Walter Breuning credited his long life to working, eating only two meals a day, and having a willingness to embrace change—including death. "We're going to die. Some people are scared of dying. Never be afraid to die. Because you're born to die," said Breuning, who has died in Montana at the age of 114. The retired railroad worker was the world's oldest man and is believed to be the oldest American man to have ever lived.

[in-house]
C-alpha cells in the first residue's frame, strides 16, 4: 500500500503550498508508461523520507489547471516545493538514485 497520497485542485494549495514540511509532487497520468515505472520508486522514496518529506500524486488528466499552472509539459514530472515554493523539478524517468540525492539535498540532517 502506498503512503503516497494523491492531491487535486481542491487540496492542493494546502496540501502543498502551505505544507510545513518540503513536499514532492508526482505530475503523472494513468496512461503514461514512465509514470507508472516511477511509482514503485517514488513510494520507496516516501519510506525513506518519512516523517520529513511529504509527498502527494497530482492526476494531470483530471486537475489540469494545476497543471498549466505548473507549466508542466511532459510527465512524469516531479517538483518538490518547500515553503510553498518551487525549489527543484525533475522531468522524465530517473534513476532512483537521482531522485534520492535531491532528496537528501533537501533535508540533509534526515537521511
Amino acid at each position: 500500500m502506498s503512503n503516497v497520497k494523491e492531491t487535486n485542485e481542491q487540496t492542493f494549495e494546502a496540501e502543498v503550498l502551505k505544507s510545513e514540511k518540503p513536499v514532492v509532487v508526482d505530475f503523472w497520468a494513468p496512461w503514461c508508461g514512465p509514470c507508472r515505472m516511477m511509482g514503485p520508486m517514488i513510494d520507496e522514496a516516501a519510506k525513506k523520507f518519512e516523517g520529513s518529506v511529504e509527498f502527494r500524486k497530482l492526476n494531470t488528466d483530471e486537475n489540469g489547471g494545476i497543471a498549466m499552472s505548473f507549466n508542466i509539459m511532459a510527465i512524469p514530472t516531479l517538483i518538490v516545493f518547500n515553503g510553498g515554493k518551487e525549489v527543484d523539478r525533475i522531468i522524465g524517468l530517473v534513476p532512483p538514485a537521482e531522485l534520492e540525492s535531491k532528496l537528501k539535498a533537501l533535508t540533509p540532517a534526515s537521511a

Breuning, born in 1896, told AP in an interview last year that his earliest memory was of his grandfather's tales of killing southerners in the Civil War. He recalled President McKinley's assassination in 1901 as the day he got his first haircut, and, reflecting on the Great Depression, hailed the introduction of Social Security as America's greatest achievement. He got his first job in 1913 and managed the local Shriners chapter until he was 99. "Don't retire until you're darn sure that you can't work anymore. Keep on working as long as you can work and you'll find that it's good for you," he said.